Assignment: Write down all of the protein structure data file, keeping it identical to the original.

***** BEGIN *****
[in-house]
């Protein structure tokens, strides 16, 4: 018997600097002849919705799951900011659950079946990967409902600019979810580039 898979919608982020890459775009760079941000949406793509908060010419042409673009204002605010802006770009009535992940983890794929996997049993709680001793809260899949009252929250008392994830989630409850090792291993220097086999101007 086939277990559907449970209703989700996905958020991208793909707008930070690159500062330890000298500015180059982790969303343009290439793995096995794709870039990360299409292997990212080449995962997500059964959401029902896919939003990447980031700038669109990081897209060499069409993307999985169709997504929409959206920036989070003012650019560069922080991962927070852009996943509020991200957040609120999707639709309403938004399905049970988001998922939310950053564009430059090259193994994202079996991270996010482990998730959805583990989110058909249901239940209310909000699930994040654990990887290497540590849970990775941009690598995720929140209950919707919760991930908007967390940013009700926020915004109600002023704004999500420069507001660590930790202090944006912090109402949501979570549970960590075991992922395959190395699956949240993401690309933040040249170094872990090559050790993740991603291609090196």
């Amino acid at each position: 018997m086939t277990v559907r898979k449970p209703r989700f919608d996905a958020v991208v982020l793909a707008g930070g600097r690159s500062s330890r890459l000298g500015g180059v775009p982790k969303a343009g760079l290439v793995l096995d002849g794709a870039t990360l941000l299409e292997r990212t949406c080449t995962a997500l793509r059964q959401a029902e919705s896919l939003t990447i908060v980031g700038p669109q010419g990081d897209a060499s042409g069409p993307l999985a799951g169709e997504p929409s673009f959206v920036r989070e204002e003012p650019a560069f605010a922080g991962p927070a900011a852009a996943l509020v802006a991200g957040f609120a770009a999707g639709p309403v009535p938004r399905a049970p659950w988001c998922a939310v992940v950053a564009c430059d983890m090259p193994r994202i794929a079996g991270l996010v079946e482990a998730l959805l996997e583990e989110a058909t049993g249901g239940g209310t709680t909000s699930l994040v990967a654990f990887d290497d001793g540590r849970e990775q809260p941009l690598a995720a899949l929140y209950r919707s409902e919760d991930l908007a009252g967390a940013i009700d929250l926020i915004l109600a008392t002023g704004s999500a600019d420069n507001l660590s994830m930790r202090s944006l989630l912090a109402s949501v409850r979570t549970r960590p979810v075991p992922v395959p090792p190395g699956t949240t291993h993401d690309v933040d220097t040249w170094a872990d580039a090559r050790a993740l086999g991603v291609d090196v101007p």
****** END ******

[in-house]
């Protein structure tokens, strides 16, 4: 018997600097002849919705799951900011659950079946990967409902600019979810580039 898979919608982020890459775009760079941000949406793509908060010419042409673009204002605010802006770009009535992940983890794929996997049993709680001793809260899949009252929250008392994830989630409850090792291993220097086999101007 086939277990559907449970209703989700996905958020991208793909707008930070690159500062330890000298500015180059982790969303343009290439793995096995794709870039990360299409292997990212080449995962997500059964959401029902896919939003990447980031700038669109990081897209060499069409993307999985169709997504929409959206920036989070003012650019560069922080991962927070852009996943509020991200957040609120999707639709309403938004399905049970988001998922939310950053564009430059090259193994994202079996991270996010482990998730959805583990989110058909249901239940209310909000699930994040654990990887290497540590849970990775941009690598995720929140209950919707919760991930908007967390940013009700926020915004109600002023704004999500420069507001660590930790202090944006912090109402949501979570549970960590075991992922395959190395699956949240993401690309933040040249170094872990090559050790993740991603291609090196």
């Amino acid at each position: 018997m086939t277990v559907r898979k449970p209703r989700f919608d996905a958020v991208v982020l793909a707008g930070g600097r690159s500062s330890r890459l000298g500015g180059v775009p982790k969303a343009g760079l290439v793995l096995d002849g794709a870039t990360l941000l299409e292997r990212t949406c080449t995962a997500l793509r059964q959401a029902e919705s896919l939003t990447i908060v980031g700038p669109q010419g990081d897209a060499s042409g069409p993307l999985a799951g169709e997504p929409s673009f959206v920036r989070e204002e003012p650019a560069f605010a922080g991962p927070a900011a852009a996943l509020v802006a991200g957040f609120a770009a999707g639709p309403v009535p938004r399905a049970p659950w988001c998922a939310v992940v950053a564009c430059d983890m090259p193994r994202i794929a079996g991270l996010v079946e482990a998730l959805l996997e583990e989110a058909t049993g249901g239940g209310t709680t909000s699930l994040v990967a654990f990887d290497d001793g540590r849970e990775q809260p941009l690598a995720a899949l929140y209950r919707s409902e919760d991930l908007a009252g967390a940013i009700d929250l926020i915004l109600a008392t002023g704004s999500a600019d420069n507001l660590s994830m930790r202090s944006l989630l912090a109402s949501v409850r979570t549970r960590p979810v075991p992922v395959p090792p190395g699956t949240t291993h993401d690309v933040d220097t040249w170094a872990d580039a090559r050790a993740l086999g991603v291609d090196v101007p």